3. Danes really like lakrids (licorice). While many other people from other countries find licorice's taste to be strange like a cough medicine syrup, apparently many Danes and other Scandinavian people like them. In the summer time, lakrids ice cream is also a popular choice. However, some lakrids are also sweet (while of course a bit bitter and sour), but some others are very bitter and some Danes also can't stand those very bitter ones. Nom nom nom.


Image source: npr.org
4. Danes eat rugbrød (rye bread with seeds) very often like eating pasta for Italians or eating rice for Asians. They will eat rugbrød by putting some toppings on it (e.g. bread with slices of cold meat like salmon, bacon, sild a.k.a herring, vegetables, bread, lemon, etc). And when those toppings are there, then it becomes 'smørrebrød'. Smørrebrød is very popular in Denmark for easy but tasty lunch option and there are many restaurants that has this as their specialization, for instance Restaurant Ida Davidsen in Copenhagen and Kähler Spisesalon in Aarhus.


Image source: nordicnoir.tv
5. Danes' mood are super affected by the weather and the sun. So don't be surprised when the dark winter comes, if many of them will look grumpy. However, in the summer time, they will laugh all day in the park (even in the park where there are grave yards) because of the sun. At first, I didn't believe it when a friend of mine (also an international) told me when I just arrived, but then now I know that it is not a myth. Then what they do when the weather and season are not so nice to make them happier? They will do 'hygge', especially in the winter time. Hygge is a term and just available in Denmark referring to an activity that Danes call to get cozy and warm with close friends or loved ones. Drinking coffee in a cafe is hygge, cuddling while watching movie at home is hygge, home party with friends while drinking beer is also hygge. Oh, and Danes also the ones in the whole Europe who burn candles the most compared to other countries. This art of hygge even becomes an example for other countries in Europe, for instance in England. You can read more about hygge here.


Kapsejladsen
6. Still relevant with drinking, yes, many Danes drink beer a lot, even in the sunny afternoon. Aside of the fact that Carlsberg (yes, that famous beer is from Denmark), Danes drink beer not only in the party. They could also drink beer in the afternoon at school while hanging out in the park. What is cool about this drinking habit at school, is that many faculties in the university have 'Friday bar' every Friday night where students will have a party and enjoying weekend. And other than that, there's a famous 'Kapsejladsen' (a unique boat race tradition at University Park in Aarhus University every year), where thousands people occupy the park and drink beer all day. Some of them are not there to really support their favorite team and watch the match, but just to be in the 'annual party' atmosphere and hanging out with friends. If you want to know how crowded 'Kapsejladsen' is, it is super crowded like a massive concert and everyone seems like having a great time. So basically, many Danes socialize by drinking. (Don't get surprised if some Danes you know will turn to be very outgoing and talkative under alcohol, but when they don't, some of them will be very quiet). I don't know why, but most of them are just like that. So alcohol plays a big role in some of their lives, maybe.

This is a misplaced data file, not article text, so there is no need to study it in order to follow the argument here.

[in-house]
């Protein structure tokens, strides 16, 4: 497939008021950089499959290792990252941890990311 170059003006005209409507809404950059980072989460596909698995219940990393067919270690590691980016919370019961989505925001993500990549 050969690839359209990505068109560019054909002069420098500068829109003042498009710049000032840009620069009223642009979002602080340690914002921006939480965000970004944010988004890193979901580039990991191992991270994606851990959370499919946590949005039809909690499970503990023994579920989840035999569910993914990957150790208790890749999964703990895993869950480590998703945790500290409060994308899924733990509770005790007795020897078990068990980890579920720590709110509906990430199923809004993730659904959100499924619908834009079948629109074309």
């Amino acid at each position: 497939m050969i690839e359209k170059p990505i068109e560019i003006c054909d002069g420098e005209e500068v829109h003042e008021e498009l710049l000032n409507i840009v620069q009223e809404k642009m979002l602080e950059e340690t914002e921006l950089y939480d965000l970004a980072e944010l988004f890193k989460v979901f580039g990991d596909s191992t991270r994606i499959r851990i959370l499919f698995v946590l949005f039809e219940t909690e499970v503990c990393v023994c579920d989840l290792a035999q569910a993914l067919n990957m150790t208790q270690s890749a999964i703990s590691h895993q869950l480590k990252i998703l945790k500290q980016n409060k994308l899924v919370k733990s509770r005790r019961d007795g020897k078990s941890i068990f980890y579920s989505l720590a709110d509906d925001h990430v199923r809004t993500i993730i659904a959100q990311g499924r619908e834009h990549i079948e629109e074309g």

Oh, and still about 'Kapsejladsen', there's a naked run at the beginning and this situation might be a bit different in other countries (even Western countries) in which here, surprisingly the municipality and university support this activity. Even my American friend was a bit shocked about this kind of outdoor party at university.


7. And it's still somewhat relevant with drinking. When gymnasium (high school) students graduate or finish their last final exams in the final year, they will go 'party' or marching around town all day long even for two or three consecutive days and go marching around the town with big open deck car while drinking beers, yelling, singing, and honking the car often. And it's quite surprising that this tradition has been there for a very long time, maybe for many many decades. These students will be wearing a hat from their high school in which the colors will be different from their type of gymnasium (business-type gymnasium, general one, etc). There are also many traditions from that 'prestigious' hat, like they should wear the hat all day for one week straight wherever they go, they will write down the name of their loved one in the middle inner side of the hat, if they get straight A's or become the best student then there is other thing they should do with the hat, etc. This 'marching' can look a bit dangerous because the car is opened (without windows) and these students might be drunk, however, the government and municipalities still allow it until now. This tradition according to Danes, can be one of the most memorable things happened in their whole life. It is also interesting to see that in the university graduation level, there is no formal ceremony with the black academic graduation gown and hat like in many other countries.